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What COVID-19 conspiracy-mongering tells us about causation in workers’ compensation

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Some conspiracy theorists argued last month that COVID-19 only killed 9000 instead of 154,000 (at the time) Americans. This number was based on Centers for Disease Control (CDC) data stating that only 9,000 death certificates involving COVID-19 patients listed COVID-19 as the sole cause of death. In the majority of deaths, COVID-19 combined with other factors to cause death.

The argument about was counts as a COVID-19 death echoes arguments about what counts as a work injury for the purposes of workers’ compensation. Does work have to be the sole, substantial or just a contributing factor for an injury to be covered under workers’ compensation?

In Nebraska, the answer to that question is that work merely needs to be a contributing cause to an injury or medical condition in order for it be covered under our workers’ compensation laws. Nebraska’s relative permissive causation standards stand contrast with more stringent causation standards in neighboring states.

But even if work needs to be a substantial or but for cause of an injury or medical condition, work duties can combine with other factors to be covered under workers’ compensation. The Supreme Court’s decision outlawing workplace discrimination based on gender identity and sexual orientation contained a great discussion about causation. In that case the court found that even a but for factor, a stricter standard than contributing factor, could combine with other factors to create legal liability.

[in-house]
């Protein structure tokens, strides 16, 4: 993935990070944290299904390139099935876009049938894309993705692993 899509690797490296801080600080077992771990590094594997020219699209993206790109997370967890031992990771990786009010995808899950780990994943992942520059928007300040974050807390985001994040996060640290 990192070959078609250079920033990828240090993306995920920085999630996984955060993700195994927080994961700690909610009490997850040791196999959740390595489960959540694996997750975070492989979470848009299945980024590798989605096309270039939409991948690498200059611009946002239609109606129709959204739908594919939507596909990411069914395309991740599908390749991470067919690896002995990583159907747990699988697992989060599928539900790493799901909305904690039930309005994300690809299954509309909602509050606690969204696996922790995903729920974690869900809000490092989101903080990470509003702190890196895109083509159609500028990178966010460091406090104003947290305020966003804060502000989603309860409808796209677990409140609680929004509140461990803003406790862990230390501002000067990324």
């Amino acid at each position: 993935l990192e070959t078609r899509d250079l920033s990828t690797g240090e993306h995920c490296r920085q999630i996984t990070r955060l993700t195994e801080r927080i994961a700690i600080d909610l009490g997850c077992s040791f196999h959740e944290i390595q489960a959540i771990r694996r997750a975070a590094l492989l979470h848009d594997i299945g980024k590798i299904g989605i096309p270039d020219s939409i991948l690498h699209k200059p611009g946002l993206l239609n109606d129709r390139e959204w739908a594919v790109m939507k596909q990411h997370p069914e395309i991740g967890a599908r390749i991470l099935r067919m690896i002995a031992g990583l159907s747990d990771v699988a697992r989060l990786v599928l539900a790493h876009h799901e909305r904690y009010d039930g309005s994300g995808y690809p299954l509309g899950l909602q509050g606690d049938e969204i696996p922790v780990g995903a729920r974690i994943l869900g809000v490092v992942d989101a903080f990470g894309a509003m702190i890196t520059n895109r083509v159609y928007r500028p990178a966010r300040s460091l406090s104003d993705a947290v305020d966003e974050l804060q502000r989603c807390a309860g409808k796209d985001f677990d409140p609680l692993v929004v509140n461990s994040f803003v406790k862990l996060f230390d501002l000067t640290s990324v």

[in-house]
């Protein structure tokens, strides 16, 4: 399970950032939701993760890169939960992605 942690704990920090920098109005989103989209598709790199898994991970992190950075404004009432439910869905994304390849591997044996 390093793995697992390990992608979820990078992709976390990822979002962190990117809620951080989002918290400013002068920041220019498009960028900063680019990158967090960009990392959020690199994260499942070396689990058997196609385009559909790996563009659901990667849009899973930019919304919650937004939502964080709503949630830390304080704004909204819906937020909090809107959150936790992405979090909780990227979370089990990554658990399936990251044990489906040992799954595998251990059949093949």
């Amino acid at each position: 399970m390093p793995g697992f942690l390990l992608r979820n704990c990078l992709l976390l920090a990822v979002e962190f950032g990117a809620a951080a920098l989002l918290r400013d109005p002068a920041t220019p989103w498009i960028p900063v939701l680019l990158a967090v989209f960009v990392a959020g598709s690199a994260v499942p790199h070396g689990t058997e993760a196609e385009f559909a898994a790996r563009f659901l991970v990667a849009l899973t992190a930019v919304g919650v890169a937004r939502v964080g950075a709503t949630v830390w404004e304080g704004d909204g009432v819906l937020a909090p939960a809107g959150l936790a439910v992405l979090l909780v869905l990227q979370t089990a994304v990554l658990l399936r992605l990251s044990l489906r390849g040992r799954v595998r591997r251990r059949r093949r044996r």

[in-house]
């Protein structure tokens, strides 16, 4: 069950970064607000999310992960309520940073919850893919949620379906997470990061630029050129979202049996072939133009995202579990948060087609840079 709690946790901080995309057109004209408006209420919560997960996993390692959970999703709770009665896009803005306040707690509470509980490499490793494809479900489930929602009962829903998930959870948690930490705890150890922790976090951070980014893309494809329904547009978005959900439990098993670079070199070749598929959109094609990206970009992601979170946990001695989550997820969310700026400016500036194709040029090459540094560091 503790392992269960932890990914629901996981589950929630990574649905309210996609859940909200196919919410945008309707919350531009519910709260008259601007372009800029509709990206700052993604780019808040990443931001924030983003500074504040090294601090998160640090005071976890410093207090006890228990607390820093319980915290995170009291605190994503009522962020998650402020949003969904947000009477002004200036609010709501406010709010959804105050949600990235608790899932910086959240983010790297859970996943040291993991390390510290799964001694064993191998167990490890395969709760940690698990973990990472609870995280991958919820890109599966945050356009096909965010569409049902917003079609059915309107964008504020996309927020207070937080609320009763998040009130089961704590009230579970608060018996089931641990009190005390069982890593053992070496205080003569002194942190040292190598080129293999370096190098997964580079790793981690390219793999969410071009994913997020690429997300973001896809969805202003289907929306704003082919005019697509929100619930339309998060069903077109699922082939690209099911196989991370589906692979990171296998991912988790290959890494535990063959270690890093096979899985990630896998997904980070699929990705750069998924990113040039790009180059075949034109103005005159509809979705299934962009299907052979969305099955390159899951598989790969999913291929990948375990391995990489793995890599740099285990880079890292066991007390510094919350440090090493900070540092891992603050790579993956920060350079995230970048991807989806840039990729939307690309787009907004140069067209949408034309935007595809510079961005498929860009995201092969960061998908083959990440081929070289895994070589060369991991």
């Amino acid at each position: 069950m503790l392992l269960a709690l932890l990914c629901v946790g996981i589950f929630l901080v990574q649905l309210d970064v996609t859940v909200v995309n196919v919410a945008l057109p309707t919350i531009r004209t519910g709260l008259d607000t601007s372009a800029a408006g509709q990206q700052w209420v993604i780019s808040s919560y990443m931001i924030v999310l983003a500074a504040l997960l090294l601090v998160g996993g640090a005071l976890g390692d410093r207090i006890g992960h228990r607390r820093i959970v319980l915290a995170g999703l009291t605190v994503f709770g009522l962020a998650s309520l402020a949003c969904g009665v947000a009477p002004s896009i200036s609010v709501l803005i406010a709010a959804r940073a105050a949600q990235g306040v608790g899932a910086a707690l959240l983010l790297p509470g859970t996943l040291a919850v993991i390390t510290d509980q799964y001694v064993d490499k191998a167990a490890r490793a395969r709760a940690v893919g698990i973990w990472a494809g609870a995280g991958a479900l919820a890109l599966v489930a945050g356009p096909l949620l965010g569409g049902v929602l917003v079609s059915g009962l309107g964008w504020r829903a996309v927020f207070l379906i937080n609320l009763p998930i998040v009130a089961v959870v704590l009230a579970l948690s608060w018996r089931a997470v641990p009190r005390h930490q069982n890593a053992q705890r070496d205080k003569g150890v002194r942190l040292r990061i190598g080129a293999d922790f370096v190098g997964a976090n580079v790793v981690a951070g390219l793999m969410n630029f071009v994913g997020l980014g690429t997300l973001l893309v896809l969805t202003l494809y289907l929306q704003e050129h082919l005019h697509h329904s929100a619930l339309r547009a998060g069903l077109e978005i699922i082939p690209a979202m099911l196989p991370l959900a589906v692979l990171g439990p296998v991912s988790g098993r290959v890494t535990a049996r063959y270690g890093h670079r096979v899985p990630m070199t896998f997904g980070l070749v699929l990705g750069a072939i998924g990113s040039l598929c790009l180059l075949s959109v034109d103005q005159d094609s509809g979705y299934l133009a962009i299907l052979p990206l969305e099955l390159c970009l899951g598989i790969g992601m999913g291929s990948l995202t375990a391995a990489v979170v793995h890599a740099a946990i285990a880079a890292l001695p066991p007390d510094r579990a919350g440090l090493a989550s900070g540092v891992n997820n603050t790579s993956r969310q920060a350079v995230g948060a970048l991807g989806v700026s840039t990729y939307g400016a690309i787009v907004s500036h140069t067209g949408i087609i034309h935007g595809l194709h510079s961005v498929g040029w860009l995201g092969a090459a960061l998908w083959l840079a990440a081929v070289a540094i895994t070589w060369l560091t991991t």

Social media hoaxes and workers’ compensation

The COVID-19 causation kerfuffle shows once again why workers are ill-served by social media conspiracy-mongering and misinformation. Employers often attempt to suppress claims by telling workers that aggravations of old injuries are not covered. Some workers also self-suppress workers’ compensation claims by  believing that aggravations of old injuries aren’t covered or that work needs to be the only reason for a work related-injury or medical condition. The idea that a condition needs to be the sole cause of an injury or death feeds that misguided line of thinking.

Causation is only part of the battle for aggravations of old injury

Nebraska law has fairly permissive causation standards work injuries. But the Nebraska Supreme Court recently signaled it could be harder for workers who have been previously compensated for work injuries to be compensated for new injuries. While the re-emergence of apportionment of permanent disability benefits is a disturbing development, it would appear apportionment doesn’t apply to temporary disability or medical benefits.

But, Nebraska also allows employers to get out of paying workers’ compensation benefits by arguing misrepresentation. The defense is based on employees concealing the effects of prior injuries, employers relying on that misrepresentation and the employee getting injured due to their alleged misrepresentation. The misrepresentation defense is usually used against employees with old injuries. And unlike apportionment, misrepresentation is an absolute defense to paying all types of benefits under the Nebraska Workers’ Compensation Act.